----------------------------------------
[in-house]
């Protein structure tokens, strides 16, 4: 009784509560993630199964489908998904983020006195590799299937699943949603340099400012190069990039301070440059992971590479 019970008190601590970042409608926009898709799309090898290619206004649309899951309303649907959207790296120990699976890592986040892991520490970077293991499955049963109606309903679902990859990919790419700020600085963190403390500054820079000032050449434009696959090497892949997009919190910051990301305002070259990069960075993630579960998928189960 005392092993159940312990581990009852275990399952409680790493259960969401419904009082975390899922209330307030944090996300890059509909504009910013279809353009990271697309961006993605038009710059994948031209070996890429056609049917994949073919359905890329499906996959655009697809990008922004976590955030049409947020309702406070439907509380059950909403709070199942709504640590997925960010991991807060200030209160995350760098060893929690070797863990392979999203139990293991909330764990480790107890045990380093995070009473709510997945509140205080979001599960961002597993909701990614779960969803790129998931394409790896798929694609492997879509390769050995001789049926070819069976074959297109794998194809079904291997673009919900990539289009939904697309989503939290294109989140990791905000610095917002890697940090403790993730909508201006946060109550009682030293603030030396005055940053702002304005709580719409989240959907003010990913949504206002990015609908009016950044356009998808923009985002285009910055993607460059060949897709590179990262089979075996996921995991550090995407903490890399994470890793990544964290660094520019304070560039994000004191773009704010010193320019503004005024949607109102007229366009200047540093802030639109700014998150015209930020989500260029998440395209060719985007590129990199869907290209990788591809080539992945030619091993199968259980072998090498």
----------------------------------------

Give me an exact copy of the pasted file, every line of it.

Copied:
[in-house]
């Protein structure tokens, strides 16, 4: 009784509560993630199964489908998904983020006195590799299937699943949603340099400012190069990039301070440059992971590479 019970008190601590970042409608926009898709799309090898290619206004649309899951309303649907959207790296120990699976890592986040892991520490970077293991499955049963109606309903679902990859990919790419700020600085963190403390500054820079000032050449434009696959090497892949997009919190910051990301305002070259990069960075993630579960998928189960 005392092993159940312990581990009852275990399952409680790493259960969401419904009082975390899922209330307030944090996300890059509909504009910013279809353009990271697309961006993605038009710059994948031209070996890429056609049917994949073919359905890329499906996959655009697809990008922004976590955030049409947020309702406070439907509380059950909403709070199942709504640590997925960010991991807060200030209160995350760098060893929690070797863990392979999203139990293991909330764990480790107890045990380093995070009473709510997945509140205080979001599960961002597993909701990614779960969803790129998931394409790896798929694609492997879509390769050995001789049926070819069976074959297109794998194809079904291997673009919900990539289009939904697309989503939290294109989140990791905000610095917002890697940090403790993730909508201006946060109550009682030293603030030396005055940053702002304005709580719409989240959907003010990913949504206002990015609908009016950044356009998808923009985002285009910055993607460059060949897709590179990262089979075996996921995991550090995407903490890399994470890793990544964290660094520019304070560039994000004191773009704010010193320019503004005024949607109102007229366009200047540093802030639109700014998150015209930020989500260029998440395209060719985007590129990199869907290209990788591809080539992945030619091993199968259980072998090498």